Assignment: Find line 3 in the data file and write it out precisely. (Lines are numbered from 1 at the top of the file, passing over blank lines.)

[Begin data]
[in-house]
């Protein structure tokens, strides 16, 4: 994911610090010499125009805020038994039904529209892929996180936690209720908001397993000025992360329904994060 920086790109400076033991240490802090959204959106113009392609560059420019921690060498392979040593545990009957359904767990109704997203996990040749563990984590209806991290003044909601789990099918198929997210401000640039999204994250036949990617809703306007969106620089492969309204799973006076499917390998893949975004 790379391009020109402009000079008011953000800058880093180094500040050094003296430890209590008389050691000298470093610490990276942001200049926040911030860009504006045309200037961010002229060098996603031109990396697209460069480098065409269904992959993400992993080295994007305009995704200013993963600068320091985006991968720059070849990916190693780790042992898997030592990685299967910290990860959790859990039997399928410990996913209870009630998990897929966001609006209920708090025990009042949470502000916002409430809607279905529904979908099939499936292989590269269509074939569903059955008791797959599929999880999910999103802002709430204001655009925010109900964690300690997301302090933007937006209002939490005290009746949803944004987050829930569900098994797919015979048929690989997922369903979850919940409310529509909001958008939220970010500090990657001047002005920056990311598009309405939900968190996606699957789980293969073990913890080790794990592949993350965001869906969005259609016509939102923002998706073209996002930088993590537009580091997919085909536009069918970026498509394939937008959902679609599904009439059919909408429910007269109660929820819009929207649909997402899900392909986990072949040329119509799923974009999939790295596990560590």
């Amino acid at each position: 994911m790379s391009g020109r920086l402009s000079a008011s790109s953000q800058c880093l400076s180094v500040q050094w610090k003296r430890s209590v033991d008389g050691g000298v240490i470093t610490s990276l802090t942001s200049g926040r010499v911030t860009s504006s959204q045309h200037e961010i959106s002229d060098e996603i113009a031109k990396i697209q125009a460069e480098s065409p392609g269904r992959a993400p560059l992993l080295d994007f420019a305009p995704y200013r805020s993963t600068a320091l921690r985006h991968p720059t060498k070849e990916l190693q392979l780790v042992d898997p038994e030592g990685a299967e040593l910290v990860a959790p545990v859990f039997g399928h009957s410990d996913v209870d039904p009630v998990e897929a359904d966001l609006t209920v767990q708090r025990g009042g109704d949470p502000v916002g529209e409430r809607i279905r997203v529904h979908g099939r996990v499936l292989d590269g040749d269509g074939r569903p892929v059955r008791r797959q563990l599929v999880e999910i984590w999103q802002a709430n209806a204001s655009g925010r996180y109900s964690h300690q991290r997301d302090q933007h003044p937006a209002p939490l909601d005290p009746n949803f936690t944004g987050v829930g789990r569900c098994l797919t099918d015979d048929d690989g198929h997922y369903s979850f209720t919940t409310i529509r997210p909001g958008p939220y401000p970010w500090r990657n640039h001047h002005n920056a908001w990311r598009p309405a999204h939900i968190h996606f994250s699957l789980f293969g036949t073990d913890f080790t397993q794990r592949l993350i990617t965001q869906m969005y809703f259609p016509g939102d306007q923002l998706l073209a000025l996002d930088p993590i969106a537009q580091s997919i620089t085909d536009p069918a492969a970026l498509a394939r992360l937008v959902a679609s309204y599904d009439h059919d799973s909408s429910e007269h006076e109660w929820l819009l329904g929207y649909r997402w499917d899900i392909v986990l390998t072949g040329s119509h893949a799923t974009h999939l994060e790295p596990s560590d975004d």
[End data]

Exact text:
């Amino acid at each position: 994911m790379s391009g020109r920086l402009s000079a008011s790109s953000q800058c880093l400076s180094v500040q050094w610090k003296r430890s209590v033991d008389g050691g000298v240490i470093t610490s990276l802090t942001s200049g926040r010499v911030t860009s504006s959204q045309h200037e961010i959106s002229d060098e996603i113009a031109k990396i697209q125009a460069e480098s065409p392609g269904r992959a993400p560059l992993l080295d994007f420019a305009p995704y200013r805020s993963t600068a320091l921690r985006h991968p720059t060498k070849e990916l190693q392979l780790v042992d898997p038994e030592g990685a299967e040593l910290v990860a959790p545990v859990f039997g399928h009957s410990d996913v209870d039904p009630v998990e897929a359904d966001l609006t209920v767990q708090r025990g009042g109704d949470p502000v916002g529209e409430r809607i279905r997203v529904h979908g099939r996990v499936l292989d590269g040749d269509g074939r569903p892929v059955r008791r797959q563990l599929v999880e999910i984590w999103q802002a709430n209806a204001s655009g925010r996180y109900s964690h300690q991290r997301d302090q933007h003044p937006a209002p939490l909601d005290p009746n949803f936690t944004g987050v829930g789990r569900c098994l797919t099918d015979d048929d690989g198929h997922y369903s979850f209720t919940t409310i529509r997210p909001g958008p939220y401000p970010w500090r990657n640039h001047h002005n920056a908001w990311r598009p309405a999204h939900i968190h996606f994250s699957l789980f293969g036949t073990d913890f080790t397993q794990r592949l993350i990617t965001q869906m969005y809703f259609p016509g939102d306007q923002l998706l073209a000025l996002d930088p993590i969106a537009q580091s997919i620089t085909d536009p069918a492969a970026l498509a394939r992360l937008v959902a679609s309204y599904d009439h059919d799973s909408s429910e007269h006076e109660w929820l819009l329904g929207y649909r997402w499917d899900i392909v986990l390998t072949g040329s119509h893949a799923t974009h999939l994060e790295p596990s560590d975004d």